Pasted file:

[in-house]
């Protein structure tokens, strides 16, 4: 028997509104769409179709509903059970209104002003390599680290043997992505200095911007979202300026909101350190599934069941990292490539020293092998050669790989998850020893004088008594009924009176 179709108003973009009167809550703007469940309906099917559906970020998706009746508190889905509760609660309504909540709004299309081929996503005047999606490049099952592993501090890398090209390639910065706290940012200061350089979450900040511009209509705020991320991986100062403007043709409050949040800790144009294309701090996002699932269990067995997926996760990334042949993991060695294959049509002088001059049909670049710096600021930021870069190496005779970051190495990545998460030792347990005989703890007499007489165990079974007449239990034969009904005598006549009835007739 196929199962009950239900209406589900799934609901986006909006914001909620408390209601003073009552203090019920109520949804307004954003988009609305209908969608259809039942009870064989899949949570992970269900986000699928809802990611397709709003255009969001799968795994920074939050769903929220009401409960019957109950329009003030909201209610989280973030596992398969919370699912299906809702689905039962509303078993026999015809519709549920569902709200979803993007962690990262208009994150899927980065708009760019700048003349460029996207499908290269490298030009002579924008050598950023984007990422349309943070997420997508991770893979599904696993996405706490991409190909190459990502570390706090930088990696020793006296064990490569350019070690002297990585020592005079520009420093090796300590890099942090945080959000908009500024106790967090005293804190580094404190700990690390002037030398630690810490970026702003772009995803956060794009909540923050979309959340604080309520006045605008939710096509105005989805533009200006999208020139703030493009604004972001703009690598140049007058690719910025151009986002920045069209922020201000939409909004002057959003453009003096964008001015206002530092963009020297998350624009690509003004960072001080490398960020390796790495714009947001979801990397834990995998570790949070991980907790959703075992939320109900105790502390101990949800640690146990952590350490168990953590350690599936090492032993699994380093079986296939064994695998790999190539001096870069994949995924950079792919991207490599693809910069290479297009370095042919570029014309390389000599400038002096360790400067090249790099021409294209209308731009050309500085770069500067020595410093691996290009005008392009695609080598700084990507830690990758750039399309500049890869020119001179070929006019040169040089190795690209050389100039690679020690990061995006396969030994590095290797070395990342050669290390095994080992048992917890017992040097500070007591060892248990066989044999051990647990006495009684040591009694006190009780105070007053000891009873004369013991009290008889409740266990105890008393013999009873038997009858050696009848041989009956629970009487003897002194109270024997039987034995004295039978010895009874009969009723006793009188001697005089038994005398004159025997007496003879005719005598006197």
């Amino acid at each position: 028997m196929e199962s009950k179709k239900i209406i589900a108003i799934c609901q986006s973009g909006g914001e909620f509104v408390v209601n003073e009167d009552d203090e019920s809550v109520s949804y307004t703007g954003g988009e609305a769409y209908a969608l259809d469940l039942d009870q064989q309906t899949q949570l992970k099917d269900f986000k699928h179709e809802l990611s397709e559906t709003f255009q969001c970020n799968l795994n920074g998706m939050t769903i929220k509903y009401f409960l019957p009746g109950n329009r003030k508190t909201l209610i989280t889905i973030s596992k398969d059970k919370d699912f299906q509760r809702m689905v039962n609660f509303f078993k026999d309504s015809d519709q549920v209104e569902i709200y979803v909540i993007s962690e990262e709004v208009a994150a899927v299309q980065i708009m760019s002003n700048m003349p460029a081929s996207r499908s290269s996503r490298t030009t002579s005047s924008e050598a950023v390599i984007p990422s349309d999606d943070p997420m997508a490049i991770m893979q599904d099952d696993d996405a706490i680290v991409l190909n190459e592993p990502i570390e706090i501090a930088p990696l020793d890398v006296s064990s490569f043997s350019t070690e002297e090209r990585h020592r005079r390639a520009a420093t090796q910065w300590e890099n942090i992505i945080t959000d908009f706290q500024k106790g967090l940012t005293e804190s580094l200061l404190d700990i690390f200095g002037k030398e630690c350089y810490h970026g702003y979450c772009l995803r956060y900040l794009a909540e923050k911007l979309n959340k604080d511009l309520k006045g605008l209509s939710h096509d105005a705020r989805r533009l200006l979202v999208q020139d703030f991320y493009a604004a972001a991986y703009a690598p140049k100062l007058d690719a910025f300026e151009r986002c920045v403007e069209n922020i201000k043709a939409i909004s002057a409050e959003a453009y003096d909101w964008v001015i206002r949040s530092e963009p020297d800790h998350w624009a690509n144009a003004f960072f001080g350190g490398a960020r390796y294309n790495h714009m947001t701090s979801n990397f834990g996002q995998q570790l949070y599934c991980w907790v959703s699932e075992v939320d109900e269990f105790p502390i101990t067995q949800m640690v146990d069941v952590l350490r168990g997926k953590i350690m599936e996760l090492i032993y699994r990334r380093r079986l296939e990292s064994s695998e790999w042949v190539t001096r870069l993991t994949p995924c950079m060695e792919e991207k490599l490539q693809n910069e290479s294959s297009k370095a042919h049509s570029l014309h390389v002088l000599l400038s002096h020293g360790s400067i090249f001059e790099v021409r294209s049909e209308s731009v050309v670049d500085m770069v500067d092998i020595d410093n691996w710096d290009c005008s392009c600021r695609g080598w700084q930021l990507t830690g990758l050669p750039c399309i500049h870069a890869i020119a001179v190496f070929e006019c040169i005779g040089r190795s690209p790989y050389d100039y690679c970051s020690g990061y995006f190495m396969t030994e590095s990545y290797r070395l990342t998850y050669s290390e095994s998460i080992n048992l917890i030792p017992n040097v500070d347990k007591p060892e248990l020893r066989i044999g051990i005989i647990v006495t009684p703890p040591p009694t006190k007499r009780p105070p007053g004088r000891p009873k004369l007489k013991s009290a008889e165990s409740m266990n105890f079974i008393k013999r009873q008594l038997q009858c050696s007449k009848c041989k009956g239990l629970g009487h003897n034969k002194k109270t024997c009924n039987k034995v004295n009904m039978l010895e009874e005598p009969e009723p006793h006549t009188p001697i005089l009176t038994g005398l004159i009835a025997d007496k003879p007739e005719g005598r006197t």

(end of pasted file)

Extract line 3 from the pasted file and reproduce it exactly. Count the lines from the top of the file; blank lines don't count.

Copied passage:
């Amino acid at each position: 028997m196929e199962s009950k179709k239900i209406i589900a108003i799934c609901q986006s973009g909006g914001e909620f509104v408390v209601n003073e009167d009552d203090e019920s809550v109520s949804y307004t703007g954003g988009e609305a769409y209908a969608l259809d469940l039942d009870q064989q309906t899949q949570l992970k099917d269900f986000k699928h179709e809802l990611s397709e559906t709003f255009q969001c970020n799968l795994n920074g998706m939050t769903i929220k509903y009401f409960l019957p009746g109950n329009r003030k508190t909201l209610i989280t889905i973030s596992k398969d059970k919370d699912f299906q509760r809702m689905v039962n609660f509303f078993k026999d309504s015809d519709q549920v209104e569902i709200y979803v909540i993007s962690e990262e709004v208009a994150a899927v299309q980065i708009m760019s002003n700048m003349p460029a081929s996207r499908s290269s996503r490298t030009t002579s005047s924008e050598a950023v390599i984007p990422s349309d999606d943070p997420m997508a490049i991770m893979q599904d099952d696993d996405a706490i680290v991409l190909n190459e592993p990502i570390e706090i501090a930088p990696l020793d890398v006296s064990s490569f043997s350019t070690e002297e090209r990585h020592r005079r390639a520009a420093t090796q910065w300590e890099n942090i992505i945080t959000d908009f706290q500024k106790g967090l940012t005293e804190s580094l200061l404190d700990i690390f200095g002037k030398e630690c350089y810490h970026g702003y979450c772009l995803r956060y900040l794009a909540e923050k911007l979309n959340k604080d511009l309520k006045g605008l209509s939710h096509d105005a705020r989805r533009l200006l979202v999208q020139d703030f991320y493009a604004a972001a991986y703009a690598p140049k100062l007058d690719a910025f300026e151009r986002c920045v403007e069209n922020i201000k043709a939409i909004s002057a409050e959003a453009y003096d909101w964008v001015i206002r949040s530092e963009p020297d800790h998350w624009a690509n144009a003004f960072f001080g350190g490398a960020r390796y294309n790495h714009m947001t701090s979801n990397f834990g996002q995998q570790l949070y599934c991980w907790v959703s699932e075992v939320d109900e269990f105790p502390i101990t067995q949800m640690v146990d069941v952590l350490r168990g997926k953590i350690m599936e996760l090492i032993y699994r990334r380093r079986l296939e990292s064994s695998e790999w042949v190539t001096r870069l993991t994949p995924c950079m060695e792919e991207k490599l490539q693809n910069e290479s294959s297009k370095a042919h049509s570029l014309h390389v002088l000599l400038s002096h020293g360790s400067i090249f001059e790099v021409r294209s049909e209308s731009v050309v670049d500085m770069v500067d092998i020595d410093n691996w710096d290009c005008s392009c600021r695609g080598w700084q930021l990507t830690g990758l050669p750039c399309i500049h870069a890869i020119a001179v190496f070929e006019c040169i005779g040089r190795s690209p790989y050389d100039y690679c970051s020690g990061y995006f190495m396969t030994e590095s990545y290797r070395l990342t998850y050669s290390e095994s998460i080992n048992l917890i030792p017992n040097v500070d347990k007591p060892e248990l020893r066989i044999g051990i005989i647990v006495t009684p703890p040591p009694t006190k007499r009780p105070p007053g004088r000891p009873k004369l007489k013991s009290a008889e165990s409740m266990n105890f079974i008393k013999r009873q008594l038997q009858c050696s007449k009848c041989k009956g239990l629970g009487h003897n034969k002194k109270t024997c009924n039987k034995v004295n009904m039978l010895e009874e005598p009969e009723p006793h006549t009188p001697i005089l009176t038994g005398l004159i009835a025997d007496k003879p007739e005719g005598r006197t």